it came from Puget's Sound, 1,600 miles by water and 1,300 miles
by rail. One piece of timber contained 1,100 feet of lumber.
The mill was a twenty- stamp, running two sets of stamps, etc.,
so as to work two different lots of ore at the same time. Mr.
Town explained the amalgamation process as I had heard it at
Socorro, but giving many details, however, which would not in-
terest the reader. I was, however, more interested in Mr. Town
than anything else. He had been working about mines for thirty
years, and his hands were bitten to pieces by quicksilver. I never
realized before what a colossal business this gold and silver min-
ing is. He chalked out on the floor the great porphyry ledge on
which the Comstock is located. He told me how many millions
had been taken out of this mine, and here, right alongside, mil-
lions of dollars had been sunk in the rock, and not an ounce of
ore had been found. He told me of the enormous cost of it. At
one mine a cylinder weighing twenty-six tons had been dragged up
over a railroad constructed for the purpose. Building the pyra-
mids was a child's play compared with it. He told me that this
twenty-stamp mill at Daly, though so large, was but an aver-
age; that there was a mill in the Black Hills that ran one hun-
dred stamps. Then he told me of men working 3,600 feet
under ground ; of places so hot that a man ran through them as
through a prairie fire ; where a drop of water falling on the skin
blistered it. Ah, this silver quarter that we toss to the butcher
or to the baker: how much thought and energy and skill and
labor and suffering it takes to wring it from the earth !

After dinner, Mr. Jackson having returned, we visited the un-
derground works. By this time quite a party had collected. In
one new-comer I recognized a transient Topeka acquaintance of
years ago. He had been living for years in Georgetown, and
knew all about mines. We went down into the " Bridal Cham-
ber." It is perhaps fifty feet from the surface, and shut off from
the shaft by a door. Eight or ten men can stand in the excava-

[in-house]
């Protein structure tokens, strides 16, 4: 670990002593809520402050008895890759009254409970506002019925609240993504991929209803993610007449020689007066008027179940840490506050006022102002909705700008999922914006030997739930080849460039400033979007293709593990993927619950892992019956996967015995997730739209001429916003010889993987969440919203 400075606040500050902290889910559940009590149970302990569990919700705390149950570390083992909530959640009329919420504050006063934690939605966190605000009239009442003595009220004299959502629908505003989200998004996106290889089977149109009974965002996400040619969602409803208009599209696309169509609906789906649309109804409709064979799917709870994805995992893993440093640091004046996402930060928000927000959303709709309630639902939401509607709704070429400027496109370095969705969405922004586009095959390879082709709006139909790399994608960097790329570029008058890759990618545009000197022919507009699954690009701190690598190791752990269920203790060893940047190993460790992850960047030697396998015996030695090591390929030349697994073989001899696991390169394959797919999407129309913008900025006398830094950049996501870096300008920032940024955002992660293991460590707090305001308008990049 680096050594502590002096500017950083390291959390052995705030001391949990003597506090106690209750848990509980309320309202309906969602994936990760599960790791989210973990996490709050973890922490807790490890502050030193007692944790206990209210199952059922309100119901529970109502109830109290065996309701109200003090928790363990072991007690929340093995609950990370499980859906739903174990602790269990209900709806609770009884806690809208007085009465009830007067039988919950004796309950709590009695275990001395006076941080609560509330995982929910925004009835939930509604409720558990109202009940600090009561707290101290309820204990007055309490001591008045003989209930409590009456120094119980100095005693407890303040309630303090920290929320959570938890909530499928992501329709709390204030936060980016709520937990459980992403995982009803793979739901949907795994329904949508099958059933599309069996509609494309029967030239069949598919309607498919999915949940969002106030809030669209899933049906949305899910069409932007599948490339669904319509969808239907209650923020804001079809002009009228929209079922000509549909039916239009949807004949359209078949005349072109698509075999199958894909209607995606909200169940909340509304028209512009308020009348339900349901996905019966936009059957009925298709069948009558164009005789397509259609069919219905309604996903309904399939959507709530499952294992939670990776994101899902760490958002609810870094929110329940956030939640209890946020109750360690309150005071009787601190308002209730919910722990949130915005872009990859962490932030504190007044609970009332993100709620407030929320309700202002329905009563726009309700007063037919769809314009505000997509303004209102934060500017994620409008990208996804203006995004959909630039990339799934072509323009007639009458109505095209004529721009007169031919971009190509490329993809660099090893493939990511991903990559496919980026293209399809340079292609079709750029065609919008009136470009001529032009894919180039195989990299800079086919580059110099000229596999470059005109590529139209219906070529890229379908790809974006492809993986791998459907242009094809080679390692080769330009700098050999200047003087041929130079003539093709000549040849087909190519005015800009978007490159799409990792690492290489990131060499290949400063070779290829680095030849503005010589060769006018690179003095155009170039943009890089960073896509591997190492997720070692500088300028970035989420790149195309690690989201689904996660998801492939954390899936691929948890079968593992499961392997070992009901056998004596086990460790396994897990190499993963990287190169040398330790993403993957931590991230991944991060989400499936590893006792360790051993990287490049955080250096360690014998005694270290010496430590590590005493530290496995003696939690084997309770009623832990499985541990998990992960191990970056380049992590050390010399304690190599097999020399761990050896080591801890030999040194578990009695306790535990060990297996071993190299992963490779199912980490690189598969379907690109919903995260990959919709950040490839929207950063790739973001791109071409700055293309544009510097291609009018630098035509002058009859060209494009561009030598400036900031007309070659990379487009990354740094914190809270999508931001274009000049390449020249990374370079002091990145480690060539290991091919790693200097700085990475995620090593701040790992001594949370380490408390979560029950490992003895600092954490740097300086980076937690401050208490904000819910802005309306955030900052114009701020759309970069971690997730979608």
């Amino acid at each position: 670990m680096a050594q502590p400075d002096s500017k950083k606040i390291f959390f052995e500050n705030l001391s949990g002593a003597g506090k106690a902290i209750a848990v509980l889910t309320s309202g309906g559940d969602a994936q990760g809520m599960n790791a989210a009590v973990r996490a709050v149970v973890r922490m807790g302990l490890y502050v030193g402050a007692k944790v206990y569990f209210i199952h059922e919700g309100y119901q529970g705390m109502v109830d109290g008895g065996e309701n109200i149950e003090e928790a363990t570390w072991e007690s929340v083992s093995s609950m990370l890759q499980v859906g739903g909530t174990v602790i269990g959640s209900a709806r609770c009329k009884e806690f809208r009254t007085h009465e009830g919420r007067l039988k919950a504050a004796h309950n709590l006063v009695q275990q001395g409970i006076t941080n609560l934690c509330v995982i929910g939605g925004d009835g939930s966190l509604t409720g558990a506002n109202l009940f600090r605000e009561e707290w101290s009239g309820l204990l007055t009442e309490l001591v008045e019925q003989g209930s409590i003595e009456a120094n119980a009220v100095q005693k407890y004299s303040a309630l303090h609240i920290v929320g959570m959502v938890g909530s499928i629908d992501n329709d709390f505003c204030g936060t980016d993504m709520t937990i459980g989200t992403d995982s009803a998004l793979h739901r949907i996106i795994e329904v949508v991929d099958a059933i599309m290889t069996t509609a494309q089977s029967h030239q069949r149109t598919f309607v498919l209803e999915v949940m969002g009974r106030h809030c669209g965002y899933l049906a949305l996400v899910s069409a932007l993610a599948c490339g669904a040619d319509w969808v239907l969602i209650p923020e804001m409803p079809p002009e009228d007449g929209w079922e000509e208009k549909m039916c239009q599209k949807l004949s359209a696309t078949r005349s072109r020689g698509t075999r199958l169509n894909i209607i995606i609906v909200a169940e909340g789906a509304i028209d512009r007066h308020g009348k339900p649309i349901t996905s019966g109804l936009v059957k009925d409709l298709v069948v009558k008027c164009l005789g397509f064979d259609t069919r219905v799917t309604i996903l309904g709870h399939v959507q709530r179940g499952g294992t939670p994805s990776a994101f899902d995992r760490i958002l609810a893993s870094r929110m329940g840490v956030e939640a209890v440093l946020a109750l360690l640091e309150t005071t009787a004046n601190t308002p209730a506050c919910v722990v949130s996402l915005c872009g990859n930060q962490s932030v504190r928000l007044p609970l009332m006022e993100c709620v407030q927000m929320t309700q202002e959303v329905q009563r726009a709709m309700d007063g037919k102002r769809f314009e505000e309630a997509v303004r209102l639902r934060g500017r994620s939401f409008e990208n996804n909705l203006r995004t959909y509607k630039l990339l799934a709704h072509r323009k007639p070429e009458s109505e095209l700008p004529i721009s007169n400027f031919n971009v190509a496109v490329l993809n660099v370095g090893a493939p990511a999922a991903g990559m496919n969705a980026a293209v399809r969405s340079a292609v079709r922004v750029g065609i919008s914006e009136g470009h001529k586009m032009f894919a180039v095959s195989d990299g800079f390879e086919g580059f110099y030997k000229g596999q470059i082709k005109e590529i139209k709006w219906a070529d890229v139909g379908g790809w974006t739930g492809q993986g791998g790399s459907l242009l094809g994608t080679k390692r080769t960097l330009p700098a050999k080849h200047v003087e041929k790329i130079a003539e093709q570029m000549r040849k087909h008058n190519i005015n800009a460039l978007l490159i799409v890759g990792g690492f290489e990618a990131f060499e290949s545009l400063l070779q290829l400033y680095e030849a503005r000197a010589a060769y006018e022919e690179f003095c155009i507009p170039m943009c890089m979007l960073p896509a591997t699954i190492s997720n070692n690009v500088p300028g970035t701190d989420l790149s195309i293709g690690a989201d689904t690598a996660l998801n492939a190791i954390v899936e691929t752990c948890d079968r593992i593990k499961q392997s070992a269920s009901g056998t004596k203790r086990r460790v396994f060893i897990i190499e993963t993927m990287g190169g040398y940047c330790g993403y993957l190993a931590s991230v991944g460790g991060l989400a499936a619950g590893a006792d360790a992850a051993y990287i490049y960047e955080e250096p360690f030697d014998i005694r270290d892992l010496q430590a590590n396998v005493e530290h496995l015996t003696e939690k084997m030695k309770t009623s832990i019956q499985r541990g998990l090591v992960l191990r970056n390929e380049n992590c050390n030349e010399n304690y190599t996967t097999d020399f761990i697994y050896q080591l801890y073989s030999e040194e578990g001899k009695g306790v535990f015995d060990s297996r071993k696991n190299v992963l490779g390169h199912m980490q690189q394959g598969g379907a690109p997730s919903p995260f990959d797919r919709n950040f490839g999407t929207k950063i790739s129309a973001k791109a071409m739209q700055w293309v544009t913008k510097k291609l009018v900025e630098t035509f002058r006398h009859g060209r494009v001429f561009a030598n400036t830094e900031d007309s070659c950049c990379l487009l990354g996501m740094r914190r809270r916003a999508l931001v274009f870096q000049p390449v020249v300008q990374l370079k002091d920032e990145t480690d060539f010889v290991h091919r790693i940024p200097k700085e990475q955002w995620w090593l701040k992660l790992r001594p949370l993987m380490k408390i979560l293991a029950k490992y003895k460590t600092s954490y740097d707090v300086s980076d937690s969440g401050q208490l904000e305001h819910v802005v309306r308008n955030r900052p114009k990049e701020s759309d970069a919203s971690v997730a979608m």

tion. A candle held to the walls reveals millions of shining par-
ticles. It looks like a mass of earth, half-decayed sandstone, and
here and there masses of ore that can be cut with a knife. This
last is horn silver. From this place specimens have been assayed


running $29,000 to the ton. All around is ore that will run
$10,000 to the ton. A ton can be broken down with four or five
blows with a pick. A man could scrape up a fortune with his
bare hands.

We went through galleries, and looked at piles of ore until we
were tired. Then we went to the office and looked at a little brick
weighing eight and a half ounces, taken from two pounds of ore.

This is all. I am no mining expert, and have no interest in
the ups and downs of mines, but I will venture the statement
that last Saturday I saw the richest silver mine in the United
States. There are four mining companies with claims at Daly
the Sierra Grande, the Sierra Bella, the Sierra Rica, and the Sierra


As a man may live in ignorance of the real nature and charac-
ter of his own wife and children, so we of the United States have
long been in darkness concerning everything pertaining to Mex-
ico and the Mexicans. It is quite certain that more books about
Mexico have been published in France than in the United States,
and in a commercial point of view the influence of France and
England has been vastly greater than that of our country. In
the markets of Chihuahua to-day French and English goods are
sold under our very noses goods which we claim to manufac-
ture cheaper and better than anybody else. I saw at El Paso del
Norte, not only foreign rails being laid down, but cross-pieces and
insulators for telegraph poles imported from England.

To the average ill-informed American, a Mexican is a "Greaser,"
a low-bred, infamous creature, without manners or morals; lazy,
cowardly, treacherous and ignorant. The men have been uni-
formly represented as without honor, and the women without
virtue. Mexico has been represented as an utterly priest-ridden
country, and not in any sense a Christian country. Bishop Haven
was fond of saying that the human sacrifices of the Aztecs gave
way to the " religion of Cortez," and that the Christian religion
was unknown in Mexico until it was introduced by some soldiers
of the American army under Gen. Scott.

I suppose it is possible for an American to live twenty-five
years in Mexico and retain all these prejudices. Judge King-
man, in his lecture "Across the Continent on a Buckboard,"
spoke of the style of American who lives in New Mexico for
twenty-five or thirty years, absorbs all the native vices in addi-
tion to those he imported with him, but to the last declares that

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Online LibraryNoble L. (Noble Lovely) PrentisSouth-western letters → online text (page 9 of 11)